EDITORIAL: Black bear roars back (News-Star [LA], 12/27/14)
"Officials enrolled Louisiana black bears in the Endangered Species Act program in 1992. When Louisiana Department of Wildlife and Fisheries Secretary Robert Barham was appointed in 2008, his goal was to save the teddy bear. To the relief of the children and the satisfaction of conservationists, Barham's goal is close at hand....Any decision to remove the black bear from the list should be accompanied by clear guidelines to further encourage the revitalization of the species. we agree with Barham's contention: Restoration of any threatened species should be a priority for his department. Some will argue it should be the top priority.... The recovery of the Louisiana black bear is a Louisiana success story."
EDITORIAL: Don't backtrack on bobcats, Governor (Chicago Tribune, 12/24/14)
"Six months ago, Gov. Pat Quinn signed a bill that, when it takes effect next Thursday, will enrich every citizen of Illinois: It adds the black bear, gray wolf and cougar to the state's list of protected species. ... Even though a species has rebounded from near extinction, humans shouldn't take that as license to return to the practices that nearly wiped out the animal in the first place."
EDITORIAL: The last-minute ‘cromnibus’ federal spending bill invites too much abuse (Kansas City Star, 12/16/14)
"Lawmakers — primarily Republicans — inserted inappropriate pet causes, pork and pandering to special interests....Policy riders in the bill were even worse. ... Among the other conservative priorities slipped into the bill were ... prohibiting regulations on light bulb efficiency; prohibiting bans of lead ammunition used in hunting; making school lunches less healthy; and forbidding naturalists from classifying two sage-grouse species that are dying off as endangered, an anti-environmentalist move that’s music to the ears of Kansas conservatives. All of those might be reasonable topics for discussion. If so, they should go through the normal, deliberative legislative process that allows ample time for analysis and public comment."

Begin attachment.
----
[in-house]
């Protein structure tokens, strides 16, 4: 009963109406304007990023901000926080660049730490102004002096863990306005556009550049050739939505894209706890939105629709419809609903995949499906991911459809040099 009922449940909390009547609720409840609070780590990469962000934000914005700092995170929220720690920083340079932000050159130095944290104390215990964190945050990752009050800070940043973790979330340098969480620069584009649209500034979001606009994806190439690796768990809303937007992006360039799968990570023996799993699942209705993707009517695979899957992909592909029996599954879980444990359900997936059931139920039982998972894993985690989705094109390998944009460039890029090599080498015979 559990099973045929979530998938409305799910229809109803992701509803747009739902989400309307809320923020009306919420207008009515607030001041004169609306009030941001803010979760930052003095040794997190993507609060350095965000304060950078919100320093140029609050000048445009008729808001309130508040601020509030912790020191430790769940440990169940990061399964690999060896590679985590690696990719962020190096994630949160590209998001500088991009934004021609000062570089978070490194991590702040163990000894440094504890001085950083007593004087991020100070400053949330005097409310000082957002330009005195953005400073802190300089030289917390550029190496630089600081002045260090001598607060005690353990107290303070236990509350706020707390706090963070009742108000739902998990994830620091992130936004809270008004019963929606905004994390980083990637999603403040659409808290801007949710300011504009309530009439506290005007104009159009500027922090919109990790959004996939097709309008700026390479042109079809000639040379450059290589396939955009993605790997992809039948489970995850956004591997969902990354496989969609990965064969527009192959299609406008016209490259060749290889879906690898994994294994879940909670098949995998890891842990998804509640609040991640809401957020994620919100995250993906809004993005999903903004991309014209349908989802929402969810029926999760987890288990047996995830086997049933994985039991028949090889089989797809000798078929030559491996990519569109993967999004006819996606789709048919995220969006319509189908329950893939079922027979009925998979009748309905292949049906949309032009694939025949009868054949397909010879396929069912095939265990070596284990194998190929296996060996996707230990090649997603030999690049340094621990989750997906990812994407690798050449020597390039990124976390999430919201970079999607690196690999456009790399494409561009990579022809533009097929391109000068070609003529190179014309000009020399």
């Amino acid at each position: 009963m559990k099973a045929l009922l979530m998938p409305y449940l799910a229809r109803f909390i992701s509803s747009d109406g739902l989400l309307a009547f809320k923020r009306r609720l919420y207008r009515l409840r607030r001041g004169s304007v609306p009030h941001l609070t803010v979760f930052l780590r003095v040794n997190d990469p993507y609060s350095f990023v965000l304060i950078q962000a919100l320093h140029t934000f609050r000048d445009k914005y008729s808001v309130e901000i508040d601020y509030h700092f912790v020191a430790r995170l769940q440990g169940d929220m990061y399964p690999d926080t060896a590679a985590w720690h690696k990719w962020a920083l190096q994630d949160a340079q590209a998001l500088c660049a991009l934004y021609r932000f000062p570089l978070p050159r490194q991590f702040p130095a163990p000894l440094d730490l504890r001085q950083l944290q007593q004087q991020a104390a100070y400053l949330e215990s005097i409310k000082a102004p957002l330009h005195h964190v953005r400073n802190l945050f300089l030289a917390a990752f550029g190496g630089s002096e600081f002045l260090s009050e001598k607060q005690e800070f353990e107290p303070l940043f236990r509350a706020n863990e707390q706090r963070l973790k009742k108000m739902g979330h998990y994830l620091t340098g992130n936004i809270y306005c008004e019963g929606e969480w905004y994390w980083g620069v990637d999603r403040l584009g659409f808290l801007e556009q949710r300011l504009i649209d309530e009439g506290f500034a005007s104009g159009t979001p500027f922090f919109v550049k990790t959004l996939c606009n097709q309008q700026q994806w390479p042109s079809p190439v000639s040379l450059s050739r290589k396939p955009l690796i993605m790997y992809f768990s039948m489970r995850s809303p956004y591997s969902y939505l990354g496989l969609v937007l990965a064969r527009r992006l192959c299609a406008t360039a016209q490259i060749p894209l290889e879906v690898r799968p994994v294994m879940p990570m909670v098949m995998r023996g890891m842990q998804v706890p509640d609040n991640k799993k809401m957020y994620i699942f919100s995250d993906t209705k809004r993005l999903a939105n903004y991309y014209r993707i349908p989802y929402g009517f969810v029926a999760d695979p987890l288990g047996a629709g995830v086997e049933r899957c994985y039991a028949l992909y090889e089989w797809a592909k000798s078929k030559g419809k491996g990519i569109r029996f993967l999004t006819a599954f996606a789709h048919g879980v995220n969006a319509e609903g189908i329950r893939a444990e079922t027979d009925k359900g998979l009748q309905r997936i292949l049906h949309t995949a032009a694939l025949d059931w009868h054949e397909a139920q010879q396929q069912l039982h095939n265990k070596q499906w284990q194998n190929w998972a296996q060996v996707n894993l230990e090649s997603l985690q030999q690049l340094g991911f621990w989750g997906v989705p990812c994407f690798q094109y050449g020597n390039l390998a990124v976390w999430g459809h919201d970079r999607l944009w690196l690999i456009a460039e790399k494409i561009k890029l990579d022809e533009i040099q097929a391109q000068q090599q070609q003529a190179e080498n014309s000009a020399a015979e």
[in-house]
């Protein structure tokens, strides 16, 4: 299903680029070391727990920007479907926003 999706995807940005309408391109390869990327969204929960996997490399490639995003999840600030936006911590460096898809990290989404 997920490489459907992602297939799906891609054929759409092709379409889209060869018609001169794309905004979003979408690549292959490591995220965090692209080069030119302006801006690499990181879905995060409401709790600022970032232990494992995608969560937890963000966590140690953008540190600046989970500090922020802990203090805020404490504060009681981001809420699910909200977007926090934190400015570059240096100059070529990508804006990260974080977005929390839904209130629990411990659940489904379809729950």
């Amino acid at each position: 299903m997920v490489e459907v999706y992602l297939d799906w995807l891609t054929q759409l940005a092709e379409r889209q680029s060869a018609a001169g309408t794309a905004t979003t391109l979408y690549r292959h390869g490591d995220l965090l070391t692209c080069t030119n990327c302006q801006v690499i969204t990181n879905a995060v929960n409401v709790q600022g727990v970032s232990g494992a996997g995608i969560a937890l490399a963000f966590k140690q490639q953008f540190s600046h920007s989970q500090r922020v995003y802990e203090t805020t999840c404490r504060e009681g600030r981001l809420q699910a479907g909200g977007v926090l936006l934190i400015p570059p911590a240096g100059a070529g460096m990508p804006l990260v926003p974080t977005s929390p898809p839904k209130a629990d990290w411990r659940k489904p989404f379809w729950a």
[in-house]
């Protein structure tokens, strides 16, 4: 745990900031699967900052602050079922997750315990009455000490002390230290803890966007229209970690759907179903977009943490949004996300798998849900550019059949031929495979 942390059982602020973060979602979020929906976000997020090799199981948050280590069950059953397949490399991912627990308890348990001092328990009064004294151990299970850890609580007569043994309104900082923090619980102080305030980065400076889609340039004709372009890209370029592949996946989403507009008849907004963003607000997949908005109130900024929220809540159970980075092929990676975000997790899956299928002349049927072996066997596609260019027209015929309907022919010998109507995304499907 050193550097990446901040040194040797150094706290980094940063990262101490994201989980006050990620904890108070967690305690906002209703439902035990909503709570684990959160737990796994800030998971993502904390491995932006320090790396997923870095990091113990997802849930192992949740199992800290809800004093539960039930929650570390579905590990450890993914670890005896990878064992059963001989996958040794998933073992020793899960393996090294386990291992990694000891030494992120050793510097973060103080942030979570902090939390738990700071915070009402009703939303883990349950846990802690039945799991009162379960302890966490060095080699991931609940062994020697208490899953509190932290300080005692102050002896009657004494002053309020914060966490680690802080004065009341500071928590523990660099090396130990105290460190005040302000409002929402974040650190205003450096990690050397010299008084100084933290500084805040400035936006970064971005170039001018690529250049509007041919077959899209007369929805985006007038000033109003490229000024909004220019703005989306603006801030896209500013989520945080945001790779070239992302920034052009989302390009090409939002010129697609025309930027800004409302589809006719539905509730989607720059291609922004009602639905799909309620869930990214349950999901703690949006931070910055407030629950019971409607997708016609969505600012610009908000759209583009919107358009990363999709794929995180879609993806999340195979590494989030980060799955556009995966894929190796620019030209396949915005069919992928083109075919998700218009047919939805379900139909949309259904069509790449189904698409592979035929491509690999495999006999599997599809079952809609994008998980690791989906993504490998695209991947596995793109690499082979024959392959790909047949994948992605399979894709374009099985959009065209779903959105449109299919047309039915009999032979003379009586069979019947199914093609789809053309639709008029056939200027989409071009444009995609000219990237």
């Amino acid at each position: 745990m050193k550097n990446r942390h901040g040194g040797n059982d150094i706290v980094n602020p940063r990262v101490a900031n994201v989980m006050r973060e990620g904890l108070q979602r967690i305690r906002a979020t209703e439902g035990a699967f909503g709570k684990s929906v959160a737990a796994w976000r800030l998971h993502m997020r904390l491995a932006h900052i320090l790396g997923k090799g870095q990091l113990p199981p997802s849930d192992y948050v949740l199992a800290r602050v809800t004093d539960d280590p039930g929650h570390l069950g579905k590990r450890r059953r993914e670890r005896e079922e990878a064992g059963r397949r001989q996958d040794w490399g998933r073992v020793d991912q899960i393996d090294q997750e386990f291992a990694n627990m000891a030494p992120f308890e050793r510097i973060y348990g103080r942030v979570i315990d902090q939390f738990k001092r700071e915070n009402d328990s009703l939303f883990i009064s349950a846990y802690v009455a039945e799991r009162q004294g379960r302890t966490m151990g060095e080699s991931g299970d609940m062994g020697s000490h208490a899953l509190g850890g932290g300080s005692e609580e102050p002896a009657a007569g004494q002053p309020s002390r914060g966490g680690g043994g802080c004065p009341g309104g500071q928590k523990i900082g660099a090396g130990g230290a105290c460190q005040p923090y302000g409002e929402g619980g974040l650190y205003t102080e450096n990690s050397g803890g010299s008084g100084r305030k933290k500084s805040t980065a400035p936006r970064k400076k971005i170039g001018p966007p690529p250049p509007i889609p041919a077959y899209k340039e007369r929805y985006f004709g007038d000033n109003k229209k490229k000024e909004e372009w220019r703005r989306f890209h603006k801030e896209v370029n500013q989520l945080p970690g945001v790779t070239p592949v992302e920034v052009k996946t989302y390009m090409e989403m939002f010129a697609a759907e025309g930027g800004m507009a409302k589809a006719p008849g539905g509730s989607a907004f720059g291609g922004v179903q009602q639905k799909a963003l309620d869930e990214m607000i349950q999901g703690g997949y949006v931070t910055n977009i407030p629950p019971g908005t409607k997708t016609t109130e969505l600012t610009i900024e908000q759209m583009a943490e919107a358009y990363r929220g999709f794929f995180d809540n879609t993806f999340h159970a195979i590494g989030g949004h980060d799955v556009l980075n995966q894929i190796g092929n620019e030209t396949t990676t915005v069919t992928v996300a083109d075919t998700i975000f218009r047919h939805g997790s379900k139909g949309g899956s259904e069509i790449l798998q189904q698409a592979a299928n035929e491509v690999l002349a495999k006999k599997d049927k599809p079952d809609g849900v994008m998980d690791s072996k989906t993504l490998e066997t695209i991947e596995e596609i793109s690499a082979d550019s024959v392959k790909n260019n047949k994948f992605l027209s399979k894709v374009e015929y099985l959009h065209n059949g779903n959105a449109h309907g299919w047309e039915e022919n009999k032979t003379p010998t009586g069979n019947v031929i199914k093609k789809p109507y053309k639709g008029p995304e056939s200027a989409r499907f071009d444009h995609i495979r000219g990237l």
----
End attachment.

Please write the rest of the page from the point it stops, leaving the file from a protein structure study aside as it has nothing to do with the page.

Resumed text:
EDITORIAL: Hiding Bad Policy in a Budget Bill (New York Times, 12/12/14)
"The Fish and Wildlife Service would be banned from adding the greater sage grouse to the endangered species list — a victory for the gas and oil industry, which covets even more of America’s threatened Western landscapes than it already has access to."
EDITORIAL: High court decision saves Captain Sam's (Post and Courier [SC], 12/11/14)
"The South Carolina Supreme Court dealt a formidable blow on Wednesday to a long-contested development proposed by Kiawah Development Partners along a narrow strip of pristine barrier island. The court's decision should finally put an end to a bad idea....Captain Sam's Spit serves as irreplaceable habitat for numerous shorebirds, including at least one endangered and one threatened species.... Those assets merit protection, and both the South Carolina Legislature and the state Supreme Court agree.
In the court's majority opinion, Justice Kaye Hearn wrote, "To allow the benefits to a private developer to override the interests of the people of South Carolina undermines the [S.C. Coastal Zone Management Act] statute and defeats the very purpose of the public trust doctrine.""
Editorial: Winners and losers: Mike Riley, wolf deaths (Statesman Journal [OR], 12/04/14)